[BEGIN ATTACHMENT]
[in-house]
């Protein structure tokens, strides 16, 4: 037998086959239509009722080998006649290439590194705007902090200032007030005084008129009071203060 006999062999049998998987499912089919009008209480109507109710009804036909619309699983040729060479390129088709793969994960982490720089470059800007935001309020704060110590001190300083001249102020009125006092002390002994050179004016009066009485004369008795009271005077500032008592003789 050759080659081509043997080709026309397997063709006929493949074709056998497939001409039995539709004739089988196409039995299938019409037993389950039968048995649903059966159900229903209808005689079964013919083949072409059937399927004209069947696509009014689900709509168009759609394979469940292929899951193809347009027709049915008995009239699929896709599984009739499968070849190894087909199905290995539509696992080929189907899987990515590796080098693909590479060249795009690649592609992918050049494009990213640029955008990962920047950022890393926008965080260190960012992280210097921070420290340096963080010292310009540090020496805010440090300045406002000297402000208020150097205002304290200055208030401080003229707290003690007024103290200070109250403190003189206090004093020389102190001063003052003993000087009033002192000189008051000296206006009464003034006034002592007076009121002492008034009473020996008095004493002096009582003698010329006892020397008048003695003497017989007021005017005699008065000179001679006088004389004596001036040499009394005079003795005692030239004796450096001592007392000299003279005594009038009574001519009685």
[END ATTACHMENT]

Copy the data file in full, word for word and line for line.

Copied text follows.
[in-house]
């Protein structure tokens, strides 16, 4: 037998086959239509009722080998006649290439590194705007902090200032007030005084008129009071203060 006999062999049998998987499912089919009008209480109507109710009804036909619309699983040729060479390129088709793969994960982490720089470059800007935001309020704060110590001190300083001249102020009125006092002390002994050179004016009066009485004369008795009271005077500032008592003789 050759080659081509043997080709026309397997063709006929493949074709056998497939001409039995539709004739089988196409039995299938019409037993389950039968048995649903059966159900229903209808005689079964013919083949072409059937399927004209069947696509009014689900709509168009759609394979469940292929899951193809347009027709049915008995009239699929896709599984009739499968070849190894087909199905290995539509696992080929189907899987990515590796080098693909590479060249795009690649592609992918050049494009990213640029955008990962920047950022890393926008965080260190960012992280210097921070420290340096963080010292310009540090020496805010440090300045406002000297402000208020150097205002304290200055208030401080003229707290003690007024103290200070109250403190003189206090004093020389102190001063003052003993000087009033002192000189008051000296206006009464003034006034002592007076009121002492008034009473020996008095004493002096009582003698010329006892020397008048003695003497017989007021005017005699008065000179001679006088004389004596001036040499009394005079003795005692030239004796450096001592007392000299003279005594009038009574001519009685």